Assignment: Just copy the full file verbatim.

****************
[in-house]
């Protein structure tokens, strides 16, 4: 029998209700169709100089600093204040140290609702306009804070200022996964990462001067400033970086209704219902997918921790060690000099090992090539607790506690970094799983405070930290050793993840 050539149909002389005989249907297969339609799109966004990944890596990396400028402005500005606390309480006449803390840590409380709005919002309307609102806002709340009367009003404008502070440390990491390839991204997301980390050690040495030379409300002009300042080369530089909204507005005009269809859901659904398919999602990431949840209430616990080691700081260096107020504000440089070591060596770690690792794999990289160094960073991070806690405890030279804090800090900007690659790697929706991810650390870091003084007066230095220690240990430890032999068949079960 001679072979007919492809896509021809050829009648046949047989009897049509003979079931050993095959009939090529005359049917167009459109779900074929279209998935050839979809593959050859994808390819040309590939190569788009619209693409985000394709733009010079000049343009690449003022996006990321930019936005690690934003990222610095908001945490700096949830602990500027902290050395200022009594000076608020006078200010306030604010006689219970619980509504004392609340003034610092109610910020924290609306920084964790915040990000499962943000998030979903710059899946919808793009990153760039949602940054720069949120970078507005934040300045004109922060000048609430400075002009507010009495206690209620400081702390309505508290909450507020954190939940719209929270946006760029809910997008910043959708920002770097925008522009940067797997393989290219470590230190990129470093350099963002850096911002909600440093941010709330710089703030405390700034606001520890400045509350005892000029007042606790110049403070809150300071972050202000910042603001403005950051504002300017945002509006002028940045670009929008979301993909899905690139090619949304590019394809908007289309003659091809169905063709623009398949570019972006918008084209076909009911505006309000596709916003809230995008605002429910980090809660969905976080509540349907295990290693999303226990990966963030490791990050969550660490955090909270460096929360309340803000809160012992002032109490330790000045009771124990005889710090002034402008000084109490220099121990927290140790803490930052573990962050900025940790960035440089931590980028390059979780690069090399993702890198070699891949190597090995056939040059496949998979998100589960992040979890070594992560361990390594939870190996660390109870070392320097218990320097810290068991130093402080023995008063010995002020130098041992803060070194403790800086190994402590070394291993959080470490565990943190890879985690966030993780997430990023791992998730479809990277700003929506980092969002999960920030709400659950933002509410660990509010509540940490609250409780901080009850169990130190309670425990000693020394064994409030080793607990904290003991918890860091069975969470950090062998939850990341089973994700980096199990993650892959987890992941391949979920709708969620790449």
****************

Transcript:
[in-house]
């Protein structure tokens, strides 16, 4: 029998209700169709100089600093204040140290609702306009804070200022996964990462001067400033970086209704219902997918921790060690000099090992090539607790506690970094799983405070930290050793993840 050539149909002389005989249907297969339609799109966004990944890596990396400028402005500005606390309480006449803390840590409380709005919002309307609102806002709340009367009003404008502070440390990491390839991204997301980390050690040495030379409300002009300042080369530089909204507005005009269809859901659904398919999602990431949840209430616990080691700081260096107020504000440089070591060596770690690792794999990289160094960073991070806690405890030279804090800090900007690659790697929706991810650390870091003084007066230095220690240990430890032999068949079960 001679072979007919492809896509021809050829009648046949047989009897049509003979079931050993095959009939090529005359049917167009459109779900074929279209998935050839979809593959050859994808390819040309590939190569788009619209693409985000394709733009010079000049343009690449003022996006990321930019936005690690934003990222610095908001945490700096949830602990500027902290050395200022009594000076608020006078200010306030604010006689219970619980509504004392609340003034610092109610910020924290609306920084964790915040990000499962943000998030979903710059899946919808793009990153760039949602940054720069949120970078507005934040300045004109922060000048609430400075002009507010009495206690209620400081702390309505508290909450507020954190939940719209929270946006760029809910997008910043959708920002770097925008522009940067797997393989290219470590230190990129470093350099963002850096911002909600440093941010709330710089703030405390700034606001520890400045509350005892000029007042606790110049403070809150300071972050202000910042603001403005950051504002300017945002509006002028940045670009929008979301993909899905690139090619949304590019394809908007289309003659091809169905063709623009398949570019972006918008084209076909009911505006309000596709916003809230995008605002429910980090809660969905976080509540349907295990290693999303226990990966963030490791990050969550660490955090909270460096929360309340803000809160012992002032109490330790000045009771124990005889710090002034402008000084109490220099121990927290140790803490930052573990962050900025940790960035440089931590980028390059979780690069090399993702890198070699891949190597090995056939040059496949998979998100589960992040979890070594992560361990390594939870190996660390109870070392320097218990320097810290068991130093402080023995008063010995002020130098041992803060070194403790800086190994402590070394291993959080470490565990943190890879985690966030993780997430990023791992998730479809990277700003929506980092969002999960920030709400659950933002509410660990509010509540940490609250409780901080009850169990130190309670425990000693020394064994409030080793607990904290003991918890860091069975969470950090062998939850990341089973994700980096199990993650892959987890992941391949979920709708969620790449």